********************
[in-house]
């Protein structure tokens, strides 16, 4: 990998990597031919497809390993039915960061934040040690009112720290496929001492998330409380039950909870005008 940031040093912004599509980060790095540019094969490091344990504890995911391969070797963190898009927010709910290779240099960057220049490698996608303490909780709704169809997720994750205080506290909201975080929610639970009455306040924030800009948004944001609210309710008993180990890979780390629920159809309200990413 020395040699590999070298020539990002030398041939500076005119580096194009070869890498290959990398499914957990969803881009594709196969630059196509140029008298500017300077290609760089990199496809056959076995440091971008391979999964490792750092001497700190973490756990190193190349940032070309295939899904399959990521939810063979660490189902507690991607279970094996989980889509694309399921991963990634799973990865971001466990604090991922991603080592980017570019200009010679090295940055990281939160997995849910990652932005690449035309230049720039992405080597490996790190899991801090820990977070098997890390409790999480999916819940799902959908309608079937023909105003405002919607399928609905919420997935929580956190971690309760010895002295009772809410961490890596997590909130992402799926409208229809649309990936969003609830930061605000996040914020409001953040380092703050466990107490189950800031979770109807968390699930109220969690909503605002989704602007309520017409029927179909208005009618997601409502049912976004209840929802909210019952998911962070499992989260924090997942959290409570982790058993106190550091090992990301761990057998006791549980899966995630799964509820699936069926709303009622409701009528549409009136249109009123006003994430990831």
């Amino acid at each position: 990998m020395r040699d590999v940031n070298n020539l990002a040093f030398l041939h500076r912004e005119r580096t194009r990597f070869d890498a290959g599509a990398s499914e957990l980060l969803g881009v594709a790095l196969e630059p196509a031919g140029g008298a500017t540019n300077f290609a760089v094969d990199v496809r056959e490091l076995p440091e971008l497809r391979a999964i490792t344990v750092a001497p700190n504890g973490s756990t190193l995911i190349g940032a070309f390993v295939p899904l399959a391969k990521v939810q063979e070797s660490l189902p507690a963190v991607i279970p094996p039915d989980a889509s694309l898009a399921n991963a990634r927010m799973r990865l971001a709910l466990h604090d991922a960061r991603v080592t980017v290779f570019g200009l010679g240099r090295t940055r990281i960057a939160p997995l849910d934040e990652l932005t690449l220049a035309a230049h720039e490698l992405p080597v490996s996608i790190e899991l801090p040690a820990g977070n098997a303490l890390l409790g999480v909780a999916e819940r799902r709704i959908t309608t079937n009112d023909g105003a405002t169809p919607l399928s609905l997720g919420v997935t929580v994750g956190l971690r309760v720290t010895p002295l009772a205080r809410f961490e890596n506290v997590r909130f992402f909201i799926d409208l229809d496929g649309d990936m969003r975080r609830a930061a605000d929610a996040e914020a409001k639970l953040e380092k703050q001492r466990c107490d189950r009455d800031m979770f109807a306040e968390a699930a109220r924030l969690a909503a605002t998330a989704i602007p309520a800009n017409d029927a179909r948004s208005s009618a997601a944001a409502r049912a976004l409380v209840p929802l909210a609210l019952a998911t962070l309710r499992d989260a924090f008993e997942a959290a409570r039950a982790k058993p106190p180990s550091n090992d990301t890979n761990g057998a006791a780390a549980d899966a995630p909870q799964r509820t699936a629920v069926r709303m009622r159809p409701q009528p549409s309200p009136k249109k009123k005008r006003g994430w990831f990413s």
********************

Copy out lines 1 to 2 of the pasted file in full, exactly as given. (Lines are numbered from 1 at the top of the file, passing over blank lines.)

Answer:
[in-house]
């Protein structure tokens, strides 16, 4: 990998990597031919497809390993039915960061934040040690009112720290496929001492998330409380039950909870005008 940031040093912004599509980060790095540019094969490091344990504890995911391969070797963190898009927010709910290779240099960057220049490698996608303490909780709704169809997720994750205080506290909201975080929610639970009455306040924030800009948004944001609210309710008993180990890979780390629920159809309200990413 020395040699590999070298020539990002030398041939500076005119580096194009070869890498290959990398499914957990969803881009594709196969630059196509140029008298500017300077290609760089990199496809056959076995440091971008391979999964490792750092001497700190973490756990190193190349940032070309295939899904399959990521939810063979660490189902507690991607279970094996989980889509694309399921991963990634799973990865971001466990604090991922991603080592980017570019200009010679090295940055990281939160997995849910990652932005690449035309230049720039992405080597490996790190899991801090820990977070098997890390409790999480999916819940799902959908309608079937023909105003405002919607399928609905919420997935929580956190971690309760010895002295009772809410961490890596997590909130992402799926409208229809649309990936969003609830930061605000996040914020409001953040380092703050466990107490189950800031979770109807968390699930109220969690909503605002989704602007309520017409029927179909208005009618997601409502049912976004209840929802909210019952998911962070499992989260924090997942959290409570982790058993106190550091090992990301761990057998006791549980899966995630799964509820699936069926709303009622409701009528549409009136249109009123006003994430990831």